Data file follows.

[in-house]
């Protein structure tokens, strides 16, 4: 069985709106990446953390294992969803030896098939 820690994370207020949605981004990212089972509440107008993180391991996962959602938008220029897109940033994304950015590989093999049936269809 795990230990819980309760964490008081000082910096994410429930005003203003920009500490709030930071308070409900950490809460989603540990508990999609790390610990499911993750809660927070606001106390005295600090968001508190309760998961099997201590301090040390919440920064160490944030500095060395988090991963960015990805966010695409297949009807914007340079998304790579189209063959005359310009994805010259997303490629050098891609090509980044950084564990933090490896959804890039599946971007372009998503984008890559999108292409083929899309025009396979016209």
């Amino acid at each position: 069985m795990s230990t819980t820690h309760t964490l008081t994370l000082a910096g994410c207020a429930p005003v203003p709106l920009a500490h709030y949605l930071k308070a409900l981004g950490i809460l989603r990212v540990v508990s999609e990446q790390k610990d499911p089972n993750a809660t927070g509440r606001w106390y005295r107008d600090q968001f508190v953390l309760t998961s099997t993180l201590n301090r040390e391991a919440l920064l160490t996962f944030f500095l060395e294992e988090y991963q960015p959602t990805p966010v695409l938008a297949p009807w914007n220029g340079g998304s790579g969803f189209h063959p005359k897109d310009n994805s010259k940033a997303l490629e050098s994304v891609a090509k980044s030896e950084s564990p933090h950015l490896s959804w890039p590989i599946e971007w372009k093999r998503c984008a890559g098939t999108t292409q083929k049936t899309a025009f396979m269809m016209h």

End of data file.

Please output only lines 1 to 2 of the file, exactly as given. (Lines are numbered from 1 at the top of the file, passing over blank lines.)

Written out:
[in-house]
């Protein structure tokens, strides 16, 4: 069985709106990446953390294992969803030896098939 820690994370207020949605981004990212089972509440107008993180391991996962959602938008220029897109940033994304950015590989093999049936269809 795990230990819980309760964490008081000082910096994410429930005003203003920009500490709030930071308070409900950490809460989603540990508990999609790390610990499911993750809660927070606001106390005295600090968001508190309760998961099997201590301090040390919440920064160490944030500095060395988090991963960015990805966010695409297949009807914007340079998304790579189209063959005359310009994805010259997303490629050098891609090509980044950084564990933090490896959804890039599946971007372009998503984008890559999108292409083929899309025009396979016209």